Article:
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Questions I get asked everyday…

TomMcDonald20 July 2014

Tom asking (or maybe being asked) the questions (Photo: Gillian Bolsover)

Tom asking (or maybe being asked) lots of questions (Photo: Gillian Bolsover)

For the past 14 months I’ve been living in this rural town in north China, conducting ethnographic research on how social media is affecting life here.

However, many people in the town have never had a foreign friend before, let alone one that can speak Chinese. People are extremely inquisitive about me and life in the UK, and I generally spend much more of my time answering their constant questions than I am able to ask them my own research questions and hear their answers.

Below are the questions I tend to get asked on an almost daily basis here in the town. I’ve decided to publish them on this blog partly because even though I am really bored of having to answer these questions again and again, they remain interesting both because they reveal some commonly held ideas that many people in the town hold regarding the rest of the world, while also helping us to learn about some of the important concerns of rural Chinese life (food, family, work, history, politics).

  • Why are your eyes blue?
  • Why is your skin white?
  • Why is your hair yellow? Is it dyed?
  • How many brothers and sisters do you have?
  • Do westerners just eat bread and drink milk?
  • Do westerners always eat raw meat?
  • Are you unable to eat Chinese food?
  • Wow! How come you know how to use chopsticks?!
  • What religion are you? Do all westerners believe in Jesus?
  • How much is your salary in a month?
  • What is the average house price in the UK?
  • What is the area/population of the UK?
  • Can you get used to living here?
  • Do you miss home?
  • How old are you?
  • Are you married?
  • Why aren’t you married?
  • Do you like Chinese girls? Are they pretty?
  • Why don’t you get a Chinese wife?
  • How many children are you allowed to give birth to in the UK?
  • Why does Britain always invade other countries and do whatever America does?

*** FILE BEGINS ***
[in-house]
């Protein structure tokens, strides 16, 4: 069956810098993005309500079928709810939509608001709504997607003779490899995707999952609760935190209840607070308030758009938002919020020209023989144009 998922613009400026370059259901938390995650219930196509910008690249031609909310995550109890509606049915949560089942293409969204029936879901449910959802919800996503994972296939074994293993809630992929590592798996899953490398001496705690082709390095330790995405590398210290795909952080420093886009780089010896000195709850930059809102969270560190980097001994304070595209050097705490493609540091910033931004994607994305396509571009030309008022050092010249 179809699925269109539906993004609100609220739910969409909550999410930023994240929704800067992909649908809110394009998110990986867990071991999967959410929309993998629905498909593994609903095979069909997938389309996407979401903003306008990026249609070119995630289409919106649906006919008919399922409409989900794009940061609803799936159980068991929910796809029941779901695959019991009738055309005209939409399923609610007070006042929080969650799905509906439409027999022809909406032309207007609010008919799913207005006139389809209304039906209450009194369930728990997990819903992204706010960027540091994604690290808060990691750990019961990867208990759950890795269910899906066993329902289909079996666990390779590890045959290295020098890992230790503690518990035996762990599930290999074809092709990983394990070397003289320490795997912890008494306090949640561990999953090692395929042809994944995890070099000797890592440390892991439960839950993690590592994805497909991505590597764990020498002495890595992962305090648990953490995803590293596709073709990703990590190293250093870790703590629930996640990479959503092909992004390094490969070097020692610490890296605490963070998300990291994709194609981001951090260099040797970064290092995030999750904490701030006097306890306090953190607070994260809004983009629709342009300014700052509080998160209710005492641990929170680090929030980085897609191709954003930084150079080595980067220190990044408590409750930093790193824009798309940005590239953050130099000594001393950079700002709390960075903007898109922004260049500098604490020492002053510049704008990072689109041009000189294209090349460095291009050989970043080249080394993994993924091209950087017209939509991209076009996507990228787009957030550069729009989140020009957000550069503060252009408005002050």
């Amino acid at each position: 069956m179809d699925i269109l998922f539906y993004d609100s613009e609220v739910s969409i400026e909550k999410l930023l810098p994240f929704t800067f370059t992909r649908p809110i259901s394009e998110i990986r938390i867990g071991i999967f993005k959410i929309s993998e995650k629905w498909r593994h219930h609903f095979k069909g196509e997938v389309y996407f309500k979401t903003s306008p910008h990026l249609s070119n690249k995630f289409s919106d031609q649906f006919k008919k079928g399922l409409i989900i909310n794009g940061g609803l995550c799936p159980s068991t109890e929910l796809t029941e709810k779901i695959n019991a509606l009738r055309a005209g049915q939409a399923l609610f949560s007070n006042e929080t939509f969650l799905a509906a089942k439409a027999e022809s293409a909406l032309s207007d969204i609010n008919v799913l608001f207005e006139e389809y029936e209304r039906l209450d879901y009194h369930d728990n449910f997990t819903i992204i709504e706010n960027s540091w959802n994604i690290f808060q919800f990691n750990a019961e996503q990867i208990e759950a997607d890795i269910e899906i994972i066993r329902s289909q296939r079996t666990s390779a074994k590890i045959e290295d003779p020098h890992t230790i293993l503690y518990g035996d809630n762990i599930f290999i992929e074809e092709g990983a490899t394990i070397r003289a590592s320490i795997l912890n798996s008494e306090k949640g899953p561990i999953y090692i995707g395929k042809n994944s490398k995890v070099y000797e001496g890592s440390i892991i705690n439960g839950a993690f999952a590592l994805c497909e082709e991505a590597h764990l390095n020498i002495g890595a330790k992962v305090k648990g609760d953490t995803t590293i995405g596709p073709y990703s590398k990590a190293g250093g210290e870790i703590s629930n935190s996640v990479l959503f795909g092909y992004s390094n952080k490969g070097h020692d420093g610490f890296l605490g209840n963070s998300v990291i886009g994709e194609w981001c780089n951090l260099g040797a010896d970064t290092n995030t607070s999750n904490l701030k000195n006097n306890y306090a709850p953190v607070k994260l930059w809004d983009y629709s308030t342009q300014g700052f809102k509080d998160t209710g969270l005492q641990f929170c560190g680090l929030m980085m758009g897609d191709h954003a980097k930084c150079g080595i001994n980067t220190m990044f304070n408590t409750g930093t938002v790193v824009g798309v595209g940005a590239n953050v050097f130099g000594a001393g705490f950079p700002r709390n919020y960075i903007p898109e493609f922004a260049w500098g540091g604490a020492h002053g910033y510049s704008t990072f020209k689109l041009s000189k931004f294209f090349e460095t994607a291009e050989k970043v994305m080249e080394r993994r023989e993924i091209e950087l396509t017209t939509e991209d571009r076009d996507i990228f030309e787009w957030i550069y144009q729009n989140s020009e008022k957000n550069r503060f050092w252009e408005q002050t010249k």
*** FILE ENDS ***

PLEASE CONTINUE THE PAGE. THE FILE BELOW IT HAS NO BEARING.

• Do you think the Diaoyu Islands are China’s [territory]?
  • Why are you here?
  • Are you a spy?
  • What cars do you drive in the UK?
  • What is the weather like in the UK?

While some people may interpret these questions as showing that people in my fieldsite know very little about the rest of the world, I think the questions make a lot of sense and actually show how interested in the outside world my friends here are.

In addition, the incredulous looks my friends give me when I ask some of our research questions in our interviews, such as ‘does social media increase or decrease your interaction with people who are significantly richer or poorer than you?’ sometimes makes me think us researchers are the ones who are asking the stupid questions.

But then maybe there is no such thing as a stupid question. Almost anything you ask can help start a dialogue which will end up helping you to learn more about the people in your fieldsite. As the old adage goes: ‘one can but ask…’.

Will beauty gurus survive Google+?

JulianoAndrade Spyer29 November 2012

Have you ever heard of YouTube beauty gurus? Chances are that if you are a woman and like makeup, you have seen videos online showing how to do all sorts of ‘looks’. The producers of these videos call themselves beauty gurus.

They form an informal group, which means that there are not boundaries separating them and other YouTube content producers. A guru exists because other gurus acknowledge her videos and this acknowledgment happens through channel subscribing.

Channel subscription is a way gurus come to know who is who among the many that dedicate hours every week creating these video tutorials. The number of subscribers shows if a guru has a higher or lower reputation. Reputation is a way gurus demonstrate admiration for those who know more than them. Through this process, if a person likes a certain channel, she can find others by looking at that channels’ subscribers.

I conducted a little fieldwork on YouTube studying beauty gurus fifteen months ago and at that time (spring-summer of 2011) I saw my informants’ channels acquiring dozens or hundreds of subscribers every month. This week I visited some of these same channels and, to my surprise, their subscription base has barely changed.

I reckon the main cause for this is the recent arrival of Google+. YouTube, which is part of Google, operated until 2011 as a social networking site; that’s what allowed gurus to navigate through each other’s contacts as we do on Facebook. This element has been extracted from the service possibly to promote Google+, the company’s latest attempt to fight Facebook’s hegemony in the business of social networking sites.

Google is right in wanting to add social elements to its popular services, but as Google+ is struggling to reach a larger audience, the company may be unintentionally killing that that it is pursuing: a rich and vibrant group of users. At least on YouTube.